Pressures are building in Congress and among business groups for
the Bush administration to impose on its trading partners
quantitative targets for American exports.
Those pressures are stemming from discouragement over the
persistence of the United States trade deficit. After declining to
$126.5 billion in 1988 from $160.3 billion the previous year, the
merchandise trade deficit appears to be growing again.
So the demand is for a ``results oriented'' policy, known as
managed trade, rather than free trade. Numerical targets would be
set, sector by sector, for the volume of American goods that foreign
nations would be expected to buy.
If they failed to reach that volume, the United States would
retaliate, or threaten to retaliate, against them. The 1988 trade
act gives the president the power to do so.
The president's special trade representative, Carla A. Hills, is
the point woman in the administration's drive to negotiate away
obstacles to American goods. If import targets were accepted as
policy, it would be her job to recommend retaliatory actions by the
president when she found discrimination against American goods.
What does she think of a ``results oriented, managed trade''
policy? In an interview, Hills made clear her opposition to the
approach. Like many American economists, she regards it as a danger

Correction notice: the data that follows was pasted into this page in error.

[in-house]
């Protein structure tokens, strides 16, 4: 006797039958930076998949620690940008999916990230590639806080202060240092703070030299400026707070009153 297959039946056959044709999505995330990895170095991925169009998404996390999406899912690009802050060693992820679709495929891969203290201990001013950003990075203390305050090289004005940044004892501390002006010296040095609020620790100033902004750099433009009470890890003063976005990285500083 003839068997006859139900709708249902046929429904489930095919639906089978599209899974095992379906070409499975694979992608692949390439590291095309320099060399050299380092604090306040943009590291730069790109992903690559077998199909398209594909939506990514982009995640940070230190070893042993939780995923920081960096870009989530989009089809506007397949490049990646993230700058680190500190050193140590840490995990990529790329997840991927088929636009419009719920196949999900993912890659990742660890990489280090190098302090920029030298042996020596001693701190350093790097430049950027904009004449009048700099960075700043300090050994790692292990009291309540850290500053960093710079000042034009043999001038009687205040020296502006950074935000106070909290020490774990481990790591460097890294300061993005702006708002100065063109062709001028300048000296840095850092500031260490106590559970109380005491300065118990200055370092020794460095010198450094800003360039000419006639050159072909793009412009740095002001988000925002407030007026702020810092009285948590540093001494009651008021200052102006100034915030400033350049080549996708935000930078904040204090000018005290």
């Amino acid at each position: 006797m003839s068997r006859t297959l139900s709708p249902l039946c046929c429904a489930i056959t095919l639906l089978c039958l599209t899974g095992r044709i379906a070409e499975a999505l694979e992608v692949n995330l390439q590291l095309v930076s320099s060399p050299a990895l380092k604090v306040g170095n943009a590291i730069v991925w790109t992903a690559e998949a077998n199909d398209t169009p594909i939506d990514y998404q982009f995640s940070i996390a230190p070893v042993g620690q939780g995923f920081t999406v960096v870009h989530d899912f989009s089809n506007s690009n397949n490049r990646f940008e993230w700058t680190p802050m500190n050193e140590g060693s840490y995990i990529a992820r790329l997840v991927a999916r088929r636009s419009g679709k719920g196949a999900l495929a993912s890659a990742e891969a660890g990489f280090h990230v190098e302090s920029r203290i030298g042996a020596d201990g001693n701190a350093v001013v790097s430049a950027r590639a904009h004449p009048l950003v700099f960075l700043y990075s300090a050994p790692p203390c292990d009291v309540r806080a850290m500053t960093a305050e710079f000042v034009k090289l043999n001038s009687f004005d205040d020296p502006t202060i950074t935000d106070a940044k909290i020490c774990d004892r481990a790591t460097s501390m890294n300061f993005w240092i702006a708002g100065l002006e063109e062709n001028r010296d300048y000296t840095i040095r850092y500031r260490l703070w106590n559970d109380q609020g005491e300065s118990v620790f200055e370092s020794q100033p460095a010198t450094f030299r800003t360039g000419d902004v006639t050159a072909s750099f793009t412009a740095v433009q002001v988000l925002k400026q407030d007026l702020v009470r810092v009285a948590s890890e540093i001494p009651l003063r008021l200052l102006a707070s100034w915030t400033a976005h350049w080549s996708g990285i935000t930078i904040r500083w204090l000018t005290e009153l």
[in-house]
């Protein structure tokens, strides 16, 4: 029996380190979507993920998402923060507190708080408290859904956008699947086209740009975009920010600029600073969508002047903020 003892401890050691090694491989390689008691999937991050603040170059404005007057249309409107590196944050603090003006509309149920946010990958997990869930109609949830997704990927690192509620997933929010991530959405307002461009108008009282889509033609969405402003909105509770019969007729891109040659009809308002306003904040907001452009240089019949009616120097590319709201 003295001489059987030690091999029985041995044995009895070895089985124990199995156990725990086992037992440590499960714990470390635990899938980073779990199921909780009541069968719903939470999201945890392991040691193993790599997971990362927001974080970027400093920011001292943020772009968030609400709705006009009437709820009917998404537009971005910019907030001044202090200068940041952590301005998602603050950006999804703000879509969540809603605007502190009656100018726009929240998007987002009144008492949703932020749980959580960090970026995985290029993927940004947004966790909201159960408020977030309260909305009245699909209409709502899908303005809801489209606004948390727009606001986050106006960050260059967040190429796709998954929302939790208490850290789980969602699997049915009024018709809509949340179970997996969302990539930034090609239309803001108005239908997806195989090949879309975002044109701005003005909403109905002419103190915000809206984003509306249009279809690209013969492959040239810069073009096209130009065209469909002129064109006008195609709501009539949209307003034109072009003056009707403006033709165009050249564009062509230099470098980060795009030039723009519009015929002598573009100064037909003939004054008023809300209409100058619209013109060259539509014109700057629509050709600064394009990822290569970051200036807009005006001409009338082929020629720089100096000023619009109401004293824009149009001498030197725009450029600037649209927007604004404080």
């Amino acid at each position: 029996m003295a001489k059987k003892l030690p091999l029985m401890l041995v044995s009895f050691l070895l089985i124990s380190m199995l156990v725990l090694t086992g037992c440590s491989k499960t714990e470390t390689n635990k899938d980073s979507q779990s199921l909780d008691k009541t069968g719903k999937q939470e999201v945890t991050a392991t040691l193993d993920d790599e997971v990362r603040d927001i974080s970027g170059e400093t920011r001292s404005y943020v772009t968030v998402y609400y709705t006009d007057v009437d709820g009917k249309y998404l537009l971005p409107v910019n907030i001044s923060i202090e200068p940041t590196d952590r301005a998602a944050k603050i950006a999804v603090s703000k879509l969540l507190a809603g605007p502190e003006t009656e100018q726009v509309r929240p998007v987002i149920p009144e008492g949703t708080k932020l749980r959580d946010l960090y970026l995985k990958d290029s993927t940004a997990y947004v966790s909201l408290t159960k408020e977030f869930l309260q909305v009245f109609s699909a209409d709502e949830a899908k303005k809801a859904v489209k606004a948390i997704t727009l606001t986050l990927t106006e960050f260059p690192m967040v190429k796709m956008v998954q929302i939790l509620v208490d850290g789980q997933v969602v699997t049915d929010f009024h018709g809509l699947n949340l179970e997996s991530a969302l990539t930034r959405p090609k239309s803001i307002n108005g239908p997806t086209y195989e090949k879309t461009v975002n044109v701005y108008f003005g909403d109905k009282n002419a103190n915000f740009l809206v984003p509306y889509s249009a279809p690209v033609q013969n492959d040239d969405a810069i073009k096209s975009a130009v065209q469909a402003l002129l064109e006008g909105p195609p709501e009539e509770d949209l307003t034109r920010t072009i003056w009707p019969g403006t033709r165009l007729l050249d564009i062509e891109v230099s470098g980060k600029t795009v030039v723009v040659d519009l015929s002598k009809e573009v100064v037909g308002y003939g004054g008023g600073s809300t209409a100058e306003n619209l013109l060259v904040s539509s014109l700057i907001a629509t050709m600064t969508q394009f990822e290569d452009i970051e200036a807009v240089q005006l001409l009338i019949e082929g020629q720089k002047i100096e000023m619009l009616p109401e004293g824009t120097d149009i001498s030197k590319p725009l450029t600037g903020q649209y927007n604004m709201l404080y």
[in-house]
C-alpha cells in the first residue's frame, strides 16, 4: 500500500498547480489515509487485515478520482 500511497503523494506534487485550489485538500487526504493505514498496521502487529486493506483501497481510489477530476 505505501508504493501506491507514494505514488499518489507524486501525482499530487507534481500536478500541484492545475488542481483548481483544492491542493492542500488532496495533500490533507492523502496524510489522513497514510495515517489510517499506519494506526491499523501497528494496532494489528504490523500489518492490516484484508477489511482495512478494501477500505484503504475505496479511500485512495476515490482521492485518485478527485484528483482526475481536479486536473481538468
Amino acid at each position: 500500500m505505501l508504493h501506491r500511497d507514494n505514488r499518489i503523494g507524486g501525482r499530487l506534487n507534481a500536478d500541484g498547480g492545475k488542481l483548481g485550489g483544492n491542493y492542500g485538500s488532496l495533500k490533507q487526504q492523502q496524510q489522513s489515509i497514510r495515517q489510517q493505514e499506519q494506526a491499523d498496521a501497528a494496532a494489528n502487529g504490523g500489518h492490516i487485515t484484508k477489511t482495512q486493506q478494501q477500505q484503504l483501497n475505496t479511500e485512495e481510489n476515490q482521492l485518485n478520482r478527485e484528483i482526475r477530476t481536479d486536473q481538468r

to an open trading system. Asked whether she approves of specific
import targets to be reached by individual countries in a specified
period, she said firmly, ``No, I do not.''
Many people, she said, feel ``frustrated with the stubbornness''
of the trade deficit. ``Irritation is growing, especially toward
Japan,'' she added.
To a degree, she appears to share that frustration. She noted
that former Secretary of State Henry A. Kissinger had come out for
managed trade, together with business leaders like James D.
Robinson, chairman of American Express, and James R. Houghton,
chairman of Corning Glass.
Robinson and Houghton are co-chairmen of the Advisory Committee
for Trade Policy and Negotiation, which has issued a report
supporting import targets.
While rejecting quantitative targets, Hills said she found
``much good'' in the report. She welcomed its emphasis on the
importance of macroeconomic policy, and particularly of reducing the
budget deficit, if the United States is to get rid of its trade
deficit. ``Macroeconomic policy,'' she said, ``drives the trade
In a nutshell, given the low rate of national saving, the budget
deficit raises American interest rates, necessitates heavy borrowing
from abroad, and exacerbates the trade deficit. …